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“Too Black”: Waitress’s Claim of Color Bias Raises Novel Title VII Claim

Title VII of the 1964 Civil Rights Act prevents discrimination in employment decisions based upon an employee’s race, color, religion, sex, or national origin. Bias claims based on a claimant’s skin color are nearly unanimously predicated upon bias against ‘race’ rather than ‘color.’ Circumstances can arise, as the Fifth Circuit found, where ‘color,’ rather than ‘race,’ is a discrete type of alleged discrimination. In a novel holding, the U.S. Court of Appeals for the Fifth Circuit ruled in Etienne v. Spanish Lake Truck & Casino Plaza, LLC that a separate claim of ‘color’ can provide the necessary foundation for a claim of discrimination based on ‘race.’

Esma Etienne worked for Spanish Lake Truck & Casino Plaza as a waitress and bartender, but she was passed over for a managerial position. Spanish Lake then filled the position with a white employee, one claimed by Etienne as being less qualified for the job. The casino countered Etienne’s claim of racial bias by showing that five of the casino’s six management positions were filled by African-Americans. The Fifth Circuit, however, found that the issue of Etienne’s color, rather her race itself, played a key role in the decision to keep her from advancing. Etienne’s affidavit noted that the general manager granted responsibilities to employees based on their skin color, and that he wouldn’t permit “a dark skinned black person” to handle money. She also stated that she was told on several occasions that the manager thought she was “too black” to do various tasks at the casino. The court ultimately held that the district court was in error for granting summary judgment for the casino in finding a lack of racial bias, holding that a ‘color’ claim, despite being a novel claim under past jurisprudence, is within the “clear and unequivocal” wording of Title VII and thus permissible as a claim.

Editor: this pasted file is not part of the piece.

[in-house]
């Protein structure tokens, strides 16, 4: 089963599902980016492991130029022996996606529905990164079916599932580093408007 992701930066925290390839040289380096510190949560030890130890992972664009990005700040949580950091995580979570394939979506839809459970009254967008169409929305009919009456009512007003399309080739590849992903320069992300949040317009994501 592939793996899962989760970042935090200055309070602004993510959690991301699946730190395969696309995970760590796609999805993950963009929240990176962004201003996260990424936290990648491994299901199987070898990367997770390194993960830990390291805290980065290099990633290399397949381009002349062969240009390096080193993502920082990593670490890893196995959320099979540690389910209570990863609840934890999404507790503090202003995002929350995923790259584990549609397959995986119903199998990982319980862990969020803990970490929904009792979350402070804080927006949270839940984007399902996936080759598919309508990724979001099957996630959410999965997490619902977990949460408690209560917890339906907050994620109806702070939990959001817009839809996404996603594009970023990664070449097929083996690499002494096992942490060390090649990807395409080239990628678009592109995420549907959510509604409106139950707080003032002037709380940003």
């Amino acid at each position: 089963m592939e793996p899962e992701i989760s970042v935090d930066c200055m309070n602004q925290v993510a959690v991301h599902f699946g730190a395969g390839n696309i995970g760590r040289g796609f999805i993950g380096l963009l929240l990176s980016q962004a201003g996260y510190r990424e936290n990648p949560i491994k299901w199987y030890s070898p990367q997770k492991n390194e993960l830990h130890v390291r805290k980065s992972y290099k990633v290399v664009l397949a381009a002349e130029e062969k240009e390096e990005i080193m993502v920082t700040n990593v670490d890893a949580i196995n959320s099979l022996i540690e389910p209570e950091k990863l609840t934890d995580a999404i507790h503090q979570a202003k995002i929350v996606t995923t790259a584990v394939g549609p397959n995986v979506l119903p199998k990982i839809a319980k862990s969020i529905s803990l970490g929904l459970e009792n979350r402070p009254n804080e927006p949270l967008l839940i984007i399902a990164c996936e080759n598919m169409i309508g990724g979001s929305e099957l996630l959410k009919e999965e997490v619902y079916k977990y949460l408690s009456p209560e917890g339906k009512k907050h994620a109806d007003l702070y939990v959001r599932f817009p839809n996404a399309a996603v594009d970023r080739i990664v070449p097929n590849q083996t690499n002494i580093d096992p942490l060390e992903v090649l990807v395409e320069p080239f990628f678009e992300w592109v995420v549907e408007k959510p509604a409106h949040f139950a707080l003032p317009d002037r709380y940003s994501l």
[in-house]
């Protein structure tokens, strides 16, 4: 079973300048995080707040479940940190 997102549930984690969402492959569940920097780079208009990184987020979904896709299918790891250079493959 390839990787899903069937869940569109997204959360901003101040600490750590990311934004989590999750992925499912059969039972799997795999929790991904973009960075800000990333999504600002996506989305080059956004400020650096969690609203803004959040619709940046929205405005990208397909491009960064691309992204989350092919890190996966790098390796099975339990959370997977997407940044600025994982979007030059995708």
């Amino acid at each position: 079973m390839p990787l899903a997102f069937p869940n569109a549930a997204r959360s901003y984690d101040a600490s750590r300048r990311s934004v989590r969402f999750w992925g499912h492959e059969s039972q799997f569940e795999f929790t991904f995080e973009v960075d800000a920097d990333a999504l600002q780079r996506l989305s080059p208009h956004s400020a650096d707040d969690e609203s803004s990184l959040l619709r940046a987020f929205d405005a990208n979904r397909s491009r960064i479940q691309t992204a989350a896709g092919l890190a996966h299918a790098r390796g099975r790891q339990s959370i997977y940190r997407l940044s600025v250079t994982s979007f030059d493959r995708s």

race color discrimination

This is the first time that a ‘color’ claim under Title VII succeeds as a separate and distinct claim from ‘race’ in Federal Court at the appellate level and is likely a bellwether, opening the door for a new form of Title VII claim. Employers should take this is an opportunity to review equal opportunity and antidiscrimination policies, as well as train employees thoroughly such policies and any impermissible conduct.

© 2020 by McBrayer, McGinnis, Leslie & Kirkland, PLLC. All rights reserved.National Law Review, Volume V, Number 56


About this Author

Benjamin L. Riddle, McBrayer Law Firm, Litigation Attorney

Benjamin L. Riddle  is an associate in the Louisville, Kentucky office. Mr. Riddle is a member of the firm's Litigation team, where he focuses his practice on employment law, commercial disputes and personal injury matters. He graduated from Indiana University's Kelley School of Business in 2000 and obtained his J.D. from Indiana University, Bloomington in 2003. He is a member of the Illinois, Louisville and Kentucky Bar Associations and is admitted to practice in the U.S. District Courts in the Northern District of...